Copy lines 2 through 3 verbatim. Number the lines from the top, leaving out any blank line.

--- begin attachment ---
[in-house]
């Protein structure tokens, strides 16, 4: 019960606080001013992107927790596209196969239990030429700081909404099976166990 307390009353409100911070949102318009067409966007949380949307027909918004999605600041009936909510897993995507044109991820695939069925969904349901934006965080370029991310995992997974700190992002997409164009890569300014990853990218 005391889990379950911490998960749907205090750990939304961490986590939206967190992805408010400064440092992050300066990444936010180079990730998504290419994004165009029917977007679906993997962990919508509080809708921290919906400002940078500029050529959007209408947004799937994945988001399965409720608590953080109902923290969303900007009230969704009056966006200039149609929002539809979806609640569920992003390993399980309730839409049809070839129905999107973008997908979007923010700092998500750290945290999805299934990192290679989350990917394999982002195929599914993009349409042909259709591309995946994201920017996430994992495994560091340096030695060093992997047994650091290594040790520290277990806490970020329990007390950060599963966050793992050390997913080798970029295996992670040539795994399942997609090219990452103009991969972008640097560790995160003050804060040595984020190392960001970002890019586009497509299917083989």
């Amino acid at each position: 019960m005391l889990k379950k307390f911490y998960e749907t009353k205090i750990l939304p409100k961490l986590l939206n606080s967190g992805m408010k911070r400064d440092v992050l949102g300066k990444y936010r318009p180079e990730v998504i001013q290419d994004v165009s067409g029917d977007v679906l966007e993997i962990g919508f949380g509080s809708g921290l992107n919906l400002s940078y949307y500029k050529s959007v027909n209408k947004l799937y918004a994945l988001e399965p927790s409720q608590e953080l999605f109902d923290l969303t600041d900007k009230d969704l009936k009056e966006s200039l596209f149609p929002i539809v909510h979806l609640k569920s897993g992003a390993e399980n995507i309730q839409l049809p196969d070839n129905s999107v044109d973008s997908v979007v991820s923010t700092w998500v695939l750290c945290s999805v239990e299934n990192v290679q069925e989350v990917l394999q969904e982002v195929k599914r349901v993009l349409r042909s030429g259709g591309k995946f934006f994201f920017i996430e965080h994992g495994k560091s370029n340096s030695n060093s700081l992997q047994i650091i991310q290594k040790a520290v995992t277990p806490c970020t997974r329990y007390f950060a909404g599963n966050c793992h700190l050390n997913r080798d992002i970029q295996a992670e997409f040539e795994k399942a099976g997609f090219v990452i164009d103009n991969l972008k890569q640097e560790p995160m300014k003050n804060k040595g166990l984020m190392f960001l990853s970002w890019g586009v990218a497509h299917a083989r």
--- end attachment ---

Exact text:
């Protein structure tokens, strides 16, 4: 019960606080001013992107927790596209196969239990030429700081909404099976166990 307390009353409100911070949102318009067409966007949380949307027909918004999605600041009936909510897993995507044109991820695939069925969904349901934006965080370029991310995992997974700190992002997409164009890569300014990853990218 005391889990379950911490998960749907205090750990939304961490986590939206967190992805408010400064440092992050300066990444936010180079990730998504290419994004165009029917977007679906993997962990919508509080809708921290919906400002940078500029050529959007209408947004799937994945988001399965409720608590953080109902923290969303900007009230969704009056966006200039149609929002539809979806609640569920992003390993399980309730839409049809070839129905999107973008997908979007923010700092998500750290945290999805299934990192290679989350990917394999982002195929599914993009349409042909259709591309995946994201920017996430994992495994560091340096030695060093992997047994650091290594040790520290277990806490970020329990007390950060599963966050793992050390997913080798970029295996992670040539795994399942997609090219990452103009991969972008640097560790995160003050804060040595984020190392960001970002890019586009497509299917083989």
């Amino acid at each position: 019960m005391l889990k379950k307390f911490y998960e749907t009353k205090i750990l939304p409100k961490l986590l939206n606080s967190g992805m408010k911070r400064d440092v992050l949102g300066k990444y936010r318009p180079e990730v998504i001013q290419d994004v165009s067409g029917d977007v679906l966007e993997i962990g919508f949380g509080s809708g921290l992107n919906l400002s940078y949307y500029k050529s959007v027909n209408k947004l799937y918004a994945l988001e399965p927790s409720q608590e953080l999605f109902d923290l969303t600041d900007k009230d969704l009936k009056e966006s200039l596209f149609p929002i539809v909510h979806l609640k569920s897993g992003a390993e399980n995507i309730q839409l049809p196969d070839n129905s999107v044109d973008s997908v979007v991820s923010t700092w998500v695939l750290c945290s999805v239990e299934n990192v290679q069925e989350v990917l394999q969904e982002v195929k599914r349901v993009l349409r042909s030429g259709g591309k995946f934006f994201f920017i996430e965080h994992g495994k560091s370029n340096s030695n060093s700081l992997q047994i650091i991310q290594k040790a520290v995992t277990p806490c970020t997974r329990y007390f950060a909404g599963n966050c793992h700190l050390n997913r080798d992002i970029q295996a992670e997409f040539e795994k399942a099976g997609f090219v990452i164009d103009n991969l972008k890569q640097e560790p995160m300014k003050n804060k040595g166990l984020m190392f960001l990853s970002w890019g586009v990218a497509h299917a083989r």